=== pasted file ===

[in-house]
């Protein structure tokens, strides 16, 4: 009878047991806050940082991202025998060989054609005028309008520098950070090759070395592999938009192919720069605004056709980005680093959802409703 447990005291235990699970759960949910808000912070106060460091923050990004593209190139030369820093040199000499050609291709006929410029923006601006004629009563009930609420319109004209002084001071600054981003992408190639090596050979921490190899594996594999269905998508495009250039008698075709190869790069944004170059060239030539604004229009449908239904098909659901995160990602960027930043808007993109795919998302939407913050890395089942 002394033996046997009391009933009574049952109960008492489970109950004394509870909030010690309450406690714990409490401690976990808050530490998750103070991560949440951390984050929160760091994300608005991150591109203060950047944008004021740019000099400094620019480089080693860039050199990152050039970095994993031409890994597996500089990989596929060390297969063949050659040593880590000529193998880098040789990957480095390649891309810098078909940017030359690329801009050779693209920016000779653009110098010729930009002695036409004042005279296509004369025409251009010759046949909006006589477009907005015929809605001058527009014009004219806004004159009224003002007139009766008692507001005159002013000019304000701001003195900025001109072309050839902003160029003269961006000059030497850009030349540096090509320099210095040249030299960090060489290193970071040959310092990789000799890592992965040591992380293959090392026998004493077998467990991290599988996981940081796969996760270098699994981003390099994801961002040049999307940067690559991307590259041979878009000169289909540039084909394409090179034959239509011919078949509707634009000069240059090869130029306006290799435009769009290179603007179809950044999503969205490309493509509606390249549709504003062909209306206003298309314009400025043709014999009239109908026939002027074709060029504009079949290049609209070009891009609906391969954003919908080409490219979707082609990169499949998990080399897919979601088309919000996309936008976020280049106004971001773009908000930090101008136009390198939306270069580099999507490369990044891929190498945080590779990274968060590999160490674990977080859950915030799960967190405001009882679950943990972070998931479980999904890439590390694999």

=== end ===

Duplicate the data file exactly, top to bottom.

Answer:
[in-house]
């Protein structure tokens, strides 16, 4: 009878047991806050940082991202025998060989054609005028309008520098950070090759070395592999938009192919720069605004056709980005680093959802409703 447990005291235990699970759960949910808000912070106060460091923050990004593209190139030369820093040199000499050609291709006929410029923006601006004629009563009930609420319109004209002084001071600054981003992408190639090596050979921490190899594996594999269905998508495009250039008698075709190869790069944004170059060239030539604004229009449908239904098909659901995160990602960027930043808007993109795919998302939407913050890395089942 002394033996046997009391009933009574049952109960008492489970109950004394509870909030010690309450406690714990409490401690976990808050530490998750103070991560949440951390984050929160760091994300608005991150591109203060950047944008004021740019000099400094620019480089080693860039050199990152050039970095994993031409890994597996500089990989596929060390297969063949050659040593880590000529193998880098040789990957480095390649891309810098078909940017030359690329801009050779693209920016000779653009110098010729930009002695036409004042005279296509004369025409251009010759046949909006006589477009907005015929809605001058527009014009004219806004004159009224003002007139009766008692507001005159002013000019304000701001003195900025001109072309050839902003160029003269961006000059030497850009030349540096090509320099210095040249030299960090060489290193970071040959310092990789000799890592992965040591992380293959090392026998004493077998467990991290599988996981940081796969996760270098699994981003390099994801961002040049999307940067690559991307590259041979878009000169289909540039084909394409090179034959239509011919078949509707634009000069240059090869130029306006290799435009769009290179603007179809950044999503969205490309493509509606390249549709504003062909209306206003298309314009400025043709014999009239109908026939002027074709060029504009079949290049609209070009891009609906391969954003919908080409490219979707082609990169499949998990080399897919979601088309919000996309936008976020280049106004971001773009908000930090101008136009390198939306270069580099999507490369990044891929190498945080590779990274968060590999160490674990977080859950915030799960967190405001009882679950943990972070998931479980999904890439590390694999």